At least 140,000 Greeks have taken to the streets of Athens in a protest about the decades-long dispute over the name Macedonia.
Many Greeks object to the country of the same name calling itself Macedonia, saying it implies a territorial claim on Greece's northern Macedonia region.
Protesters oppose Greek government proposals on resolving the issue.
Celebrated Zorba The Greek composer Mikis Theodorakis, 92, was among those addressing the crowds.
Anarchists daubed red paint over his home on Saturday but he was unfazed, declaring, "I am calm and ready."
How high are passions in Athens?
Demonstrators carrying Greek flags chanted "hands off Macedonia" and "Macedonia is Greece", as they assembled in Syntagma Square outside parliament.
"Macedonia was, is and will forever be Greek," Mr Theodorakis told the huge crowds, adding that any suggestion of a name to resolve the dispute must be put to a referendum.
"If a government considers signing on behalf of our country ... there is no doubt it must first ask the Greek people."
He said the neighbouring northern state was "illegitimate".
Greek Foreign Minister Nikos Kotzias recently received death threats when he said he expected the dispute to be resolved within months.
"Here are the borders," said protester Rania Mainou from Xanthi in northern Greece. "This is Macedonia. Here, these are Slavs, they are not Macedonians, we are Macedonians. Macedonia is Greek, no one can take this name, no one can use it."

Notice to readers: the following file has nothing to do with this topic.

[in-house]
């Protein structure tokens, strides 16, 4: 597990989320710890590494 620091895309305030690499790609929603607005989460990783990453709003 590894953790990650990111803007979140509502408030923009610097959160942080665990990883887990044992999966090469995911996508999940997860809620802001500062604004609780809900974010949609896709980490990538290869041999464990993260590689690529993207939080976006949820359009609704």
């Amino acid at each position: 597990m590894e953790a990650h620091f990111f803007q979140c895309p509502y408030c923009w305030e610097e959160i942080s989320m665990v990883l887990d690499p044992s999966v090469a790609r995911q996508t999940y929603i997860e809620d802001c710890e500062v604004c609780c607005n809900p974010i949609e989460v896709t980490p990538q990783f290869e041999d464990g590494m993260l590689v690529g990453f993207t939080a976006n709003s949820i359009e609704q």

It is the second such protest in a fortnight. Some 90,000 demonstrators rallied in Thessaloniki, the capital of the Macedonia region, on 21 January.
Organisers of Sunday's protest estimated that 1.5 million people had attended but police said turnout was less than one tenth of that.
How long has this row been rumbling?
The dispute has simmered since Macedonia gained independence from Yugoslavia in 1991 and it has held up its attempts to join Nato and the EU.
Greece's left-wing Syriza government says the issue is a diplomatic obstacle it wants resolved and has proposed agreeing to a composite name for the country which would include the word Macedonia but ensure a clear differentiation from the Greek region.
Macedonia argues that its people can be traced back to the ancient kingdom of Macedon, once ruled by Alexander the Great, and that the name "Macedonia" is therefore the logical option.
However, Prime Minister Zoran Zaev said last month that Macedonia would change the name of its airport from Skopje Alexander the Great airport, to show good will.
The Greek Orthodox Church backs the campaign to stop Macedonia using any variant of the name.
What names are being mooted?
In organisations such as the UN, where talks have been under way, the country is officially known as the Former Yugoslav Republic of Macedonia (FYROM).
At home, the Macedonian government calls the country it administers simply "Republic of Macedonia".
UN mediator Matthew Nimetz has suggested alternatives such as "Republic of New Macedonia".
A proposal to name it "Republic of Macedonia-Skopje" was reportedly accepted by Greece but rejected by Macedonia.